What’s The ‘Real Range’ Of Electric Cars?

Thu 1st Nov 2018

Many manufacturers boast of long range performances on their fully-charged electric cars, but now an industry watchdog has show a truer picture of EV ranges.

WhatCar? has introduced its own independent testing which looks at temperatures, tyre-pressures, passengers in the vehicle, car temperatures, whether the headlights are on and a range of other factors to determine a fair test on claims.

The findings from the WhatCar? research has revealed which cars are performing best on range, and which are less economical… with the truth.

Hyundai’s Kona Electric is the top performer according to the car magazine’s testing. The recently released vehicle could travel furthest on a single charge, with a real-world range of 259 miles. That is still some 33 miles short of Hyundai’s marketing literature, but is still fairly efficient in the current market.

“It’s the first sensibly priced electric car that won’t require the majority of motorists to adjust their lifestyle in order to live with it, especially when you factor in the UK’s rapidly improving charging infrastructure,” said WhatCar?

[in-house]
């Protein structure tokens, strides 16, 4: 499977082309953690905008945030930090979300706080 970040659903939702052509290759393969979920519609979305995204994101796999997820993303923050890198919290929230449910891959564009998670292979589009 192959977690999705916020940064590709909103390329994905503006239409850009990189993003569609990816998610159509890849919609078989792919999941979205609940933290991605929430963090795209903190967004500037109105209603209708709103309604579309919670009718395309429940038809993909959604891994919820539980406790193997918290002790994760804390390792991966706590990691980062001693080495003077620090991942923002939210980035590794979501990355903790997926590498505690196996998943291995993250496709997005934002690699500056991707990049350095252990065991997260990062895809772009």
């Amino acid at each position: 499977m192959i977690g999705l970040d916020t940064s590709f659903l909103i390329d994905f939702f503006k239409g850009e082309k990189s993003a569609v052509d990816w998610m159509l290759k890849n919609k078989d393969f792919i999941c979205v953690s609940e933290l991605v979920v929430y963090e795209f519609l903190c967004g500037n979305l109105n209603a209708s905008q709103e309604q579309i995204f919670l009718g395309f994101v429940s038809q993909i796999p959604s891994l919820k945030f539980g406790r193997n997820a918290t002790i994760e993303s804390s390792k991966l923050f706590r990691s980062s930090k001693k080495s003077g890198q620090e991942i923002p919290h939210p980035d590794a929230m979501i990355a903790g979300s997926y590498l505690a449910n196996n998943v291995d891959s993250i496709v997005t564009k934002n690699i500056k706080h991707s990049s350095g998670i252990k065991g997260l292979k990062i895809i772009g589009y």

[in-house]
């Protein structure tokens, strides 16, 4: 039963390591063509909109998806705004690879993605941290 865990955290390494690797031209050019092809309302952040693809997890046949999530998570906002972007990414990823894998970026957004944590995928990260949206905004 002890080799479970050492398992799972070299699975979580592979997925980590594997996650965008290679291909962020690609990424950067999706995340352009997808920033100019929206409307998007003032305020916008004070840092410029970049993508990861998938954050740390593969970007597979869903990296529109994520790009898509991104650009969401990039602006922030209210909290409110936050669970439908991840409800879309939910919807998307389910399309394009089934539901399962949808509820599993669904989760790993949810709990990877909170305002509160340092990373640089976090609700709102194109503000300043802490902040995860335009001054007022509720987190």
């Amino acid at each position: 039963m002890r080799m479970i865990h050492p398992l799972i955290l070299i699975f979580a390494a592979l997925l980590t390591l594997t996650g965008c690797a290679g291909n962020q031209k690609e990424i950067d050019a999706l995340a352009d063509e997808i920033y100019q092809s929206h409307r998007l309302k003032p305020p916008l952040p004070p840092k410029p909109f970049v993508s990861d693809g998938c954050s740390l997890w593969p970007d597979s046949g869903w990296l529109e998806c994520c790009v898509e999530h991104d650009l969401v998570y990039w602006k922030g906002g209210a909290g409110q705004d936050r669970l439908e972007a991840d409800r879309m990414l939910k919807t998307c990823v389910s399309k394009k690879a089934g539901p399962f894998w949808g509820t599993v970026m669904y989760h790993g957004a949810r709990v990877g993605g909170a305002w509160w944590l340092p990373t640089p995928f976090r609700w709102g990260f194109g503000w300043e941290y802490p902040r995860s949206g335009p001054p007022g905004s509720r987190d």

Joint second in the research were the Jaguar I-Pace and the Kia e-Niro, both of which managed a ‘Real Range’ of 253 miles. The luxurious Jaguar costs more to charge, with a £11.87 cost for a full charge.

Tesla were given a slap on the wrist by the report, with the longest range claim of 304 miles, the Tesla Model S was only capable of achieving 204 miles in testing, making it the worst performer in terms of accuracy.

Of the 12 cars tested Smart’s ForFour and ForTwo EQ models produced the shortest actual ranges, with just 57 and 59 miles per charge, which would rule it out from any conventional long distance journeys.

The popular Nissan Leaf also over estimated its capabilities, with a range of 128 miles achieved, compared to the advertised 168.